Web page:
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Nerve tissue regrowth with restoration.

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  • Nerve tissue regrowth with restoration.

    I am new to restoration (haven't actually started yet) and trying to decide on the best route to take. I was cut as an infant. Haven't even considered that much of my lack of sensitivity during intercourse for many years was due to circ. until just a week ago or so.

    After reading quite a bit about Circumcision, it is clear that much of the natural nerve tissue for proper stimulation, gliding and lubrication is removed. My question is this: Does anyone really KNOW whether or not any of the remnant nerve tissue (Meissner corpuscles) is "restored" through the process of restoration? The skins is restored but any information about the actual nerve restoration would be awesome. Please respond if you have valid knowledge based on neurology (or personal experience).

    Thank you.

    Great information link below:

    http://www.cirp.org/pages/anat/.

    Seth


  • #2
    I doubt anyone can respond within the limitations you imposed. I have not seen any histological studies of restored tissue.

    However, what men here can offer is that the feelings, or sensations, you will get by restoring will be dramatically better. There is wide consensus on this. This suggests that whatever nerve components are growing as we restore, they are providing a huge benefit in feelings.

    Plus, the skin you grow will restore the so called gliding motion, and that is not trivial. That is where most of the improvements seem to lie for me, the movement of the skin is apparently stimulating the nerves. Plus, and this is important on its own, the sliding skin makes intercourse feel much better for my wife.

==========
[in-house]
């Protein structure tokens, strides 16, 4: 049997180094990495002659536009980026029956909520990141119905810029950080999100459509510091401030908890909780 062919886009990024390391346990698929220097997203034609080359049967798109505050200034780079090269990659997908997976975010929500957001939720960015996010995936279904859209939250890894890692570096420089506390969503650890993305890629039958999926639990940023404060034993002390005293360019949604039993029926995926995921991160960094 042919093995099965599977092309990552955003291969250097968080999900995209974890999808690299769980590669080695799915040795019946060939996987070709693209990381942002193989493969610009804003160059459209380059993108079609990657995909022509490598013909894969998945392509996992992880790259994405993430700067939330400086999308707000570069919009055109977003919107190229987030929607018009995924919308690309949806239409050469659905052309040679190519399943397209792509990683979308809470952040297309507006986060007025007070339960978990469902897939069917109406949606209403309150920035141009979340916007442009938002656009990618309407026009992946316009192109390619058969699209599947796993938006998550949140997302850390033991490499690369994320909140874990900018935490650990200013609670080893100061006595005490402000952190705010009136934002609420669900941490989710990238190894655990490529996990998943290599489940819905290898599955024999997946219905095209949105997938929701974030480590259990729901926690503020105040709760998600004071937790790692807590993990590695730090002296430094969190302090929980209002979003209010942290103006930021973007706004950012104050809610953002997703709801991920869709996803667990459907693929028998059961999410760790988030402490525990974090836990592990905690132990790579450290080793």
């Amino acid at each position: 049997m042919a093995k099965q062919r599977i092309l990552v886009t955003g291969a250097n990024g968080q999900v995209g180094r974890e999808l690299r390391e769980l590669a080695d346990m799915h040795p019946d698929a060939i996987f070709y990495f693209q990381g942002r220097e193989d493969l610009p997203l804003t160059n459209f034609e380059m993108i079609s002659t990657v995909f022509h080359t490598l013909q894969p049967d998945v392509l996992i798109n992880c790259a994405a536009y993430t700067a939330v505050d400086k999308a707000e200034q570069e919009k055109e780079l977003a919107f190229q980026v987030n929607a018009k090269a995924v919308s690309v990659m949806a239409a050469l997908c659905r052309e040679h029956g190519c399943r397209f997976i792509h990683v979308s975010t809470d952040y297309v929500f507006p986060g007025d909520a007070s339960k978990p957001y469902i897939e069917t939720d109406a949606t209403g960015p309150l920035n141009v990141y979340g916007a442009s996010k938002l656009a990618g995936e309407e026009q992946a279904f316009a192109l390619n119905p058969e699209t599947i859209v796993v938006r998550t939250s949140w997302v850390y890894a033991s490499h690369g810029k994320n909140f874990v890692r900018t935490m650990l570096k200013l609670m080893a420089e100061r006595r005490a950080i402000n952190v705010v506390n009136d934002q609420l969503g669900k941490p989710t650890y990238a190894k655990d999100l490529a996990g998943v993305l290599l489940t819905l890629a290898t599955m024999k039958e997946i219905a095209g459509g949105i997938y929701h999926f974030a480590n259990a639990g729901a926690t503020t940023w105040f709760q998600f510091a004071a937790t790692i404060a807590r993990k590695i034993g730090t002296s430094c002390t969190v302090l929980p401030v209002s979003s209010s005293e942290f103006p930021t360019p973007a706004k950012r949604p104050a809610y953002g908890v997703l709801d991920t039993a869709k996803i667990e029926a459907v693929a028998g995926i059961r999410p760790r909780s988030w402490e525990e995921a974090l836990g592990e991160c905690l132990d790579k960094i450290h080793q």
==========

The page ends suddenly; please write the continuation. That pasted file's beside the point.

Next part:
Hope that helps.

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    • #3
      No, you don't grow new nerve endings. The existing nerves do grow longer along with your skin though. A large part of the sensitivity loss other than the missing nerve endings due to being cut is keratin build up. The inner mucosal tissue was never designed to be exposed permanently and when it is your body produces a protein called keratin in an attempt to protect that sensitive tissue. It's the same thing your hair and finger nails are made from.
      Over time that keratin gets thicker with each passing year and is the primary factor in guys needing ED drugs when they reach their 40s and 50s. Cut guys are 5 times more likely to develop ED. Sensitivity loss is the culprit. It's not always a circulation issue. If you restore you'll probably never have to worry about ED or Viavra.

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      • #4
        Greg..... Thank you! What you said makes complete sense. I appreciate the feedback very much.

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        • #5
          Parsecskin...... Thank you! Thats very interesting about ED. The gliding makes sense for sure. Do you have any idea how long it takes to remove the keratin? Does the natural sloughing of skin do the trick over time if the area is covered or protected?

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          • #6
            Once you have gained reliable coverage (or able to fully retain) it takes a few months. That's when the magic happens. Your glans and inner skin will become smooth and shiny and the increase in sensitivity will blow your mind. It will also become quite pinkish if not down right red like your lips. I highly recommend to NOT retain until you can do so easily and comfortably with an o-ring or 2. If you don't have reliable coverage the chaffing on your clothing with being de-keratinized will be quite uncomfortable. The other thi g that happens along with losing the keratin layer is that once covered mozt of tbe time, your inner mucosa will become moist and slightly tacky. This will help keep your restored foreskin in place AND the sticky rolling action feels incredible! KOT!

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            • #7
              Ok. Here's Info's glazed-eyes-inducing understanding on what Science also poorly understands (but not as poorly as Info ).